By Consumers for Quality Care, on October 17, 2023
A recent study conducted by the University of Texas Medical Branch, and reported by Vox, found widespread disparities between the listed online price and estimates received by phone for medical procedures in 60 hospitals across the United States.
Researchers examined whether hospitals were complying with federal price transparency rules. To find out, they investigated whether prices posted online for two common procedures, childbirth and a brain MRI, matched the prices that they were given over the phone. Dr. Peter Cram, the Chair of Internal Medicine at the University of Texas Medical Branch, who led the study, said the results showed that the new rules have yet to bring about real price transparency in hospitals. “I had hoped that perhaps things were improving with the new requirements around price transparency,” Cram wrote, “(but) our results seem to show that we still have a long way to go.”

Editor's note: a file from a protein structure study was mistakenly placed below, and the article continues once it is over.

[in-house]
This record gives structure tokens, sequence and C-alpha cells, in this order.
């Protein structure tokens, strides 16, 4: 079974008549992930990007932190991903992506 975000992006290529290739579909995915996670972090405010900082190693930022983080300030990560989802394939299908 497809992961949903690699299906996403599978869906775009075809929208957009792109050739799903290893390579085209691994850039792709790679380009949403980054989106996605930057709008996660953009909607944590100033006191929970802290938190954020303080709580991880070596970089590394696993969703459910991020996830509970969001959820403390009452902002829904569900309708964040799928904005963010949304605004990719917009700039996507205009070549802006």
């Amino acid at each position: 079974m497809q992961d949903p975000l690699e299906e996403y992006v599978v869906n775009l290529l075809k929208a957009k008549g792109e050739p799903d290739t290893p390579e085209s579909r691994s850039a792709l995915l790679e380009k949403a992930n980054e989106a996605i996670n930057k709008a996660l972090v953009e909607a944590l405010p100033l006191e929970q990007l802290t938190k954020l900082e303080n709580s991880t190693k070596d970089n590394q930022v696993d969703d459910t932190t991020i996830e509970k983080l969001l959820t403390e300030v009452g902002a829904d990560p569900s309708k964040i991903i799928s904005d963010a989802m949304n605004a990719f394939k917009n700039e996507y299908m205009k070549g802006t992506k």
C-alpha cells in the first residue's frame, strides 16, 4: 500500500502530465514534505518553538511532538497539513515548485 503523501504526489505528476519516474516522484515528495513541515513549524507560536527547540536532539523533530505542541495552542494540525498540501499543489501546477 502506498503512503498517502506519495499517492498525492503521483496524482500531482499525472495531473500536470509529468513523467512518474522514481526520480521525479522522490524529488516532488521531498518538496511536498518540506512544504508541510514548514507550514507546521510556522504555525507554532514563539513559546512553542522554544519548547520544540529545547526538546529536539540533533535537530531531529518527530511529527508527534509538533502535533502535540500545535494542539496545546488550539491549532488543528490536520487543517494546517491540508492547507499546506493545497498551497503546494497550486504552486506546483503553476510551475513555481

Of the hospitals that researchers contacted, less than 20 percent provided the same price over the phone that was found on their online estimator for the same procedure. For many hospitals, the disparities between prices quoted were surprisingly wide, with prices differing as much as 50 percent depending on how they were sourced. No clear pattern was identified as to which method produced the higher quoted price.
Based on their findings, the researchers concluded that hospital staff were inadequately trained on pricing. Researchers also noted that hospitals lack a standardized pricing strategy.
Hospitals should not have varying prices depending on how a quote was obtained, nor should prices be arbitrarily set for necessary medical procedures. CQC calls on hospitals to fully comply with federal price transparency rules for consumers to be able to access standardized pricing for the care that they need.